'Dheepan' Tells A Refugee's Affecting Story, Until It Doesn't
In 2009, French director Jacques Audiard won the Grand Prix (equivalent to second place) at the Cannes Film Festival for A Prophet, a gripping thriller about a 19-year-old Algerian inmate who slowly rises to power in a prison where Muslims and Corsicans are engaged in mob warfare. Chief among the film's many virtues is Audiard's sly narrative strategy: Through the vessel of a tough, violent genre picture, he could smuggle a movie that's really about the difficulty persons of color and cultural disadvantage have in a system that's stacked against them. Come for the edge-of-your-seat gangster movie, stay for an incisive metaphor for the immigrant experience.
Last year, Audiard returned to Cannes with Dheepan and walked away as the surprise winner of top prize, the Palme D'Or, over such vaunted contenders as Carol, Son of Saul, and The Assassin. The film's champions rightly lauded it as a timely drama about the hardships of war refugees in France — and this was in May, before the full impact of the swell of asylum applications from Syrian refugees in Europe and beyond, and all its attendant controversies. Yet Dheepan, in essence, functions like A Prophet in reverse: It's a sober drama about the immigrant experience that smuggles in a bloody drug thriller in the third act. This time, though, it feels like Audiard is sabotaging his own movie.
The connective tissue between the beginning and the end of Dheepan is the violence that drives three Sri Lankans from the present dangers of civil conflict on the island to the urban battlefield of the Paris projects. Loosely inspired by his own experiences as a former child soldier with the Sri Lankan militant group, the Tamil Tigers, the film stars Antonythasan Jesuthasan as Sivadhasan, a rebel forced to flee the country quickly in order to be spared from government retribution. At a refugee camp, he procures a passport for a dead man named Dheepan and is set up with a fake family that includes a wife, Yalini (Kalieaswari Srinivasan), and a nine-year-old daughter, Illayaal (Claudine Vinasithamby).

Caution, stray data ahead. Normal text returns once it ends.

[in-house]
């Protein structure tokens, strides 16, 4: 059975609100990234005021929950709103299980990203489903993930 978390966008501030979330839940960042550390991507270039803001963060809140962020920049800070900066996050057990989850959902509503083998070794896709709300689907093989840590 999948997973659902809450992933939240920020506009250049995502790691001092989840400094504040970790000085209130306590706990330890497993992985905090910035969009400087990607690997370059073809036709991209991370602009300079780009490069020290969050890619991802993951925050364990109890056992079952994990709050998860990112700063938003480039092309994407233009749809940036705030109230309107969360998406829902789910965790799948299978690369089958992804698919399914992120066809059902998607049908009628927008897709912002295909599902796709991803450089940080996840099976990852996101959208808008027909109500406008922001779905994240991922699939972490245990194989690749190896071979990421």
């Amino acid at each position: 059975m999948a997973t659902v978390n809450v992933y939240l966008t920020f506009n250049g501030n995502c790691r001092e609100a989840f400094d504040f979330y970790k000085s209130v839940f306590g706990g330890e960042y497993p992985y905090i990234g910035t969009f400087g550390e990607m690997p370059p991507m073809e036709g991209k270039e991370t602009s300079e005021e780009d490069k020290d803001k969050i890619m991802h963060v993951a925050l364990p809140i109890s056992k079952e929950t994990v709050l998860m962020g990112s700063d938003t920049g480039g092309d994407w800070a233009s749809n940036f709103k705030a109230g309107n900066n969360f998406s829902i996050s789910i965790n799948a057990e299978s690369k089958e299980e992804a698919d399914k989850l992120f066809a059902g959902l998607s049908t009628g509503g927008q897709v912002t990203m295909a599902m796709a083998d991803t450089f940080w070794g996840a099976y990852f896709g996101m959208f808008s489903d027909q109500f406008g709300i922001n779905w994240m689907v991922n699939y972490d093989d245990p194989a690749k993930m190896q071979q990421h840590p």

The three arrive in Paris as strangers to the country and strangers to each other, unfamiliar with the language and culture, and not eligible to be part of the country's labor force or social protections. Dheepan (who loses his real name indefinitely) is first shown hawking glow-in-the-dark trinkets to tourists for two Euros a pop, but eventually lands a more stable job as caretaker at a condemned housing project. He tries to tend quietly to his responsibilities, but in buildings lorded over by volatile drug dealers, it's only a matter of time before he and his makeshift family start to feel a familiar threat.
Before Dheepan's transformation from downtrodden refugee to angel of vengeance — or maybe his return to old habits, given his warrior past — Audiard and his extraordinary cast are gratifyingly specific in detailing the everyday struggle of refugees living in the shadows. All work is off the books, as is the derelict housing, which surely violates the codes no one cares to expose. Illayaal, a bright and curious girl with an unimaginably painful past, is shuffled into a "special needs" class to learn the language and makes no friends on the playground. For her part, Yalini makes money tending to an elderly man in a neighboring apartment, but inadvertently puts herself and her "family" in a precarious spot.
The relationship between Dheepan and Yalini takes on an unusual, intriguing tenor, because they don't know each other, but they've been thrown into a situation of unusual intimacy and mutual dependency. There are flashes of true romantic feeling that recall Audiard's last film, the underrated Rust and Bone, but just as many instances of distrust and miscommunication, which are a natural byproduct of two strangers thrown into a perilous situation together. They don't make decisions like a true marital unit, and they're constantly at risk of being cleaved by opposing agendas.
Audiard and his co-screenwriters, Noé Debré and Thomas Bidegain, plant the seeds for their hero's chilling transformation back into the soldier of his past, now forced to contend with a different sort of conflict zone. But Dheepan nonetheless feels hijacked by another type of movie toward the end, as if a Dardennes brothers movie like La Promesse had suddenly turned into an actioner like District B13 or The Raid. What started as a piercing drama about refugees, rooted firmly in the ethnic crises that have plagued modern Paris, shifts into a cathartic melee that nearly tips into outright fantasy. One part of the film can't be reconciled with the other.
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